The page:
Goodbye Clear Blue Fertility Monitor

One year ago, I bought a Clear Blue Fertility Monitor (CBFM). I paid $249.99 for it at London Drugs. In Canada, you can also purchase it for $169.99 through Costco.ca.  Yes, I overpaid, but we all know (in)fertility madness can force you to spend lots of money and do WHATEVER it takes to conceive. At the time, my fresh cycle was fast approaching and I couldn’t waste another month waiting on shipping times.

We used it 2 months and didn’t conceive.I decided to put the monitor back in the box as we had our referral date set for the fertility clinic.

Do I think the CBFM works? Definitely. I got a definite positive using the monitor. Comparing it to cheapie ovulation strips, I always found the strips difficult to decipher. On the CBFM, the digital screen really helps with clear, flashing indicators.

Was it going to work for us? Probably not. At this point in the game, it’s not worth it to reflect on the “what ifs” though.

Moving into our IVF cycle, I decided I needed to let go of my fertility monitor. It’s been sitting in my bathroom cupboard not being used. It’s time for it to serve it’s purpose; to actually help someone conceive.

So, I listed it on a few local online classified sites for $150 100 75.

My only offer was for $40. You have got to be kidding me!  

I responded that $55 was the lowest I would go. Hey – at this point, we can honestly use the money.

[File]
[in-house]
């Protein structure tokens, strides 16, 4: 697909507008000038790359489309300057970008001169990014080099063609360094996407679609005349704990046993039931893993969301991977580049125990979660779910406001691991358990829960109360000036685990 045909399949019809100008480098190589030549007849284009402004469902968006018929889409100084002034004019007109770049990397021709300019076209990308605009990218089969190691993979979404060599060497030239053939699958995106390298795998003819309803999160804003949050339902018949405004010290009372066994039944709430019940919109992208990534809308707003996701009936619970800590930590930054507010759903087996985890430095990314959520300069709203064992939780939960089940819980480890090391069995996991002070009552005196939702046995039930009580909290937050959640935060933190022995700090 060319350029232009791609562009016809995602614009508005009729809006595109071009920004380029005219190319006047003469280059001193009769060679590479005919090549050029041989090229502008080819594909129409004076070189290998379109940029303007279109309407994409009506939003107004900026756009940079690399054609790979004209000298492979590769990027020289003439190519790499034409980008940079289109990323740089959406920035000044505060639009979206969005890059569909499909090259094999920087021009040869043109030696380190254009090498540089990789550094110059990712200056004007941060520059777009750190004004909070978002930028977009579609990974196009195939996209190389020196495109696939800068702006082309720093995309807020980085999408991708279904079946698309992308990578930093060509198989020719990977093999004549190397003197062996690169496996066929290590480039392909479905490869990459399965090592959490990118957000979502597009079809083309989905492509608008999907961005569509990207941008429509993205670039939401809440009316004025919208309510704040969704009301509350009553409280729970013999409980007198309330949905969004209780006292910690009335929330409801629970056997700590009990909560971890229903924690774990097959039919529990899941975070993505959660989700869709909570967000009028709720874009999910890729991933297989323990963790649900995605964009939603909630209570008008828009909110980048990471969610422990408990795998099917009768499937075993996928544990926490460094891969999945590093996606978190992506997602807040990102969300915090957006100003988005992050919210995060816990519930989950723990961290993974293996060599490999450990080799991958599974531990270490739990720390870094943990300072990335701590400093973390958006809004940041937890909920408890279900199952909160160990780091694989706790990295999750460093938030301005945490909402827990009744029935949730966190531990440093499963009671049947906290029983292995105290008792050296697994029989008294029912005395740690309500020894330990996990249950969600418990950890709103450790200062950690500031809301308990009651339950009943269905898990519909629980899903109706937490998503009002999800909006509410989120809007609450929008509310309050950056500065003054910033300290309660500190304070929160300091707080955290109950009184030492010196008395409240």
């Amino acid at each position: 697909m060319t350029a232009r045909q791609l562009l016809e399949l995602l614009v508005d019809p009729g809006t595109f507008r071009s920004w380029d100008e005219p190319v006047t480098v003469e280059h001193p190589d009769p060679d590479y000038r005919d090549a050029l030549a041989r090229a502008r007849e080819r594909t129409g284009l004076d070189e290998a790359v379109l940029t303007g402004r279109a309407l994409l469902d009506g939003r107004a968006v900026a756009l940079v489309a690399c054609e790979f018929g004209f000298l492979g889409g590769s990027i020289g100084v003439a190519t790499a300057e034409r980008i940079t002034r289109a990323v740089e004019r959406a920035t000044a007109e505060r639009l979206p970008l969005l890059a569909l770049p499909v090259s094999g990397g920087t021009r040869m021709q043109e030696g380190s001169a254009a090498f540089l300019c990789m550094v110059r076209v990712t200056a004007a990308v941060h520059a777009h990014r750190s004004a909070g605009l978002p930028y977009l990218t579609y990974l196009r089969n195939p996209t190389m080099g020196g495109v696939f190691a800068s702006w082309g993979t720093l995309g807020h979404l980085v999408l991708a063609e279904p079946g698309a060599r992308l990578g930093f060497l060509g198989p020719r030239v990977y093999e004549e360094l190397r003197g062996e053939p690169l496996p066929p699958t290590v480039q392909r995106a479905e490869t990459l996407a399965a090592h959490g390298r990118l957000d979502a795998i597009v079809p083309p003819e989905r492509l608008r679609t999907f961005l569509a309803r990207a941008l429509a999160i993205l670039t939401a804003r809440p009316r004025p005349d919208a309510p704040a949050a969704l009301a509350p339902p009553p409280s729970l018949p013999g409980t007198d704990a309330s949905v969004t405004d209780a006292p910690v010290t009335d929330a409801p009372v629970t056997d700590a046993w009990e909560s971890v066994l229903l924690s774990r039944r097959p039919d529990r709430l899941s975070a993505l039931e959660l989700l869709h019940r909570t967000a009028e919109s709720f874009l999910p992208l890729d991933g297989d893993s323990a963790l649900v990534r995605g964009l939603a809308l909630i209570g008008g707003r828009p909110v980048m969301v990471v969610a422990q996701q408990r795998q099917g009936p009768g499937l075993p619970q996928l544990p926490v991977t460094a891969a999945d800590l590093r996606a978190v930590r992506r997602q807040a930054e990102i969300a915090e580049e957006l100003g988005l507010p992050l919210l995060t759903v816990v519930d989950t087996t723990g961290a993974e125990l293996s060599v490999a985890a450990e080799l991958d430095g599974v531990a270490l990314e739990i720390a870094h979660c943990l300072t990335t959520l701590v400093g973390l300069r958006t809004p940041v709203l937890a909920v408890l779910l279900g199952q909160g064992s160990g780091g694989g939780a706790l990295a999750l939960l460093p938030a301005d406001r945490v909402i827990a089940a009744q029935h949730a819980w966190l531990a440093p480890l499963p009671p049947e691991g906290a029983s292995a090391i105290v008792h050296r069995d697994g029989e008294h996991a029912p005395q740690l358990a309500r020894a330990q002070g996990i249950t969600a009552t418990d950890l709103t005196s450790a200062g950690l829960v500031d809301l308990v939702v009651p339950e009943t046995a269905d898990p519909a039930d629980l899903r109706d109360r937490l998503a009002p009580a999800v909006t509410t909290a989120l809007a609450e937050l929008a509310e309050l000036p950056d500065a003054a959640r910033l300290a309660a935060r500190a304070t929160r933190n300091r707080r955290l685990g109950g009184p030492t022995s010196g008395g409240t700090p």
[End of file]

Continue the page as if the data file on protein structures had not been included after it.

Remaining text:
This woman got a steal of a deal today.

I kept wondering why did she low ball me? Maybe she is low income? Or maybe they have been trying for years and spent lots of money? Or maybe she’s young and just starting out? Either way, it doesn’t matter. I just wanted my monitor to be re-homed.

When she arrived on my front step this afternoon, I was shocked. I’m not really sure what I expected, but I guess I assumed she would be young, more in the “just trying” crowd. She looked at least 40 years old, but I know age can be variable. She could have been late 30s. Again, it doesn’t matter. Infertility affects all women, no matter what their age.

The kicker was: she was driving a mini-van. Clearly, she already has children. Maybe she’s dealing with secondary infertility? Although, I don’t know many people who drive a mini-van and only have 1 kid.

Then, I wondered what does she think of me? Did she notice the age gap between us? Did she wonder why we needed IVF (as I had mentioned that in my ad)? Did she feel guilty getting such a bargain from me knowing we are about to spend thousands and thousands of dollars in fertility costs? 

Maybe she doesn’t know much about (in)fertility at all? But, maybe she does? 

Guess I’ll never know. 

I found the situation awkward. It’s difficult to not pass judgement when you don’t know someone else’s story. That’s why I think it’s so important to share mine.

I wish that she had opened up to me. I wish that she had given me a glimpse into her story, so that I could have nodded my head and she could have seen in my eyes that I understood.

Since she didn’t, I can only let go of my questions and hope for the best for her on her own fertility journey.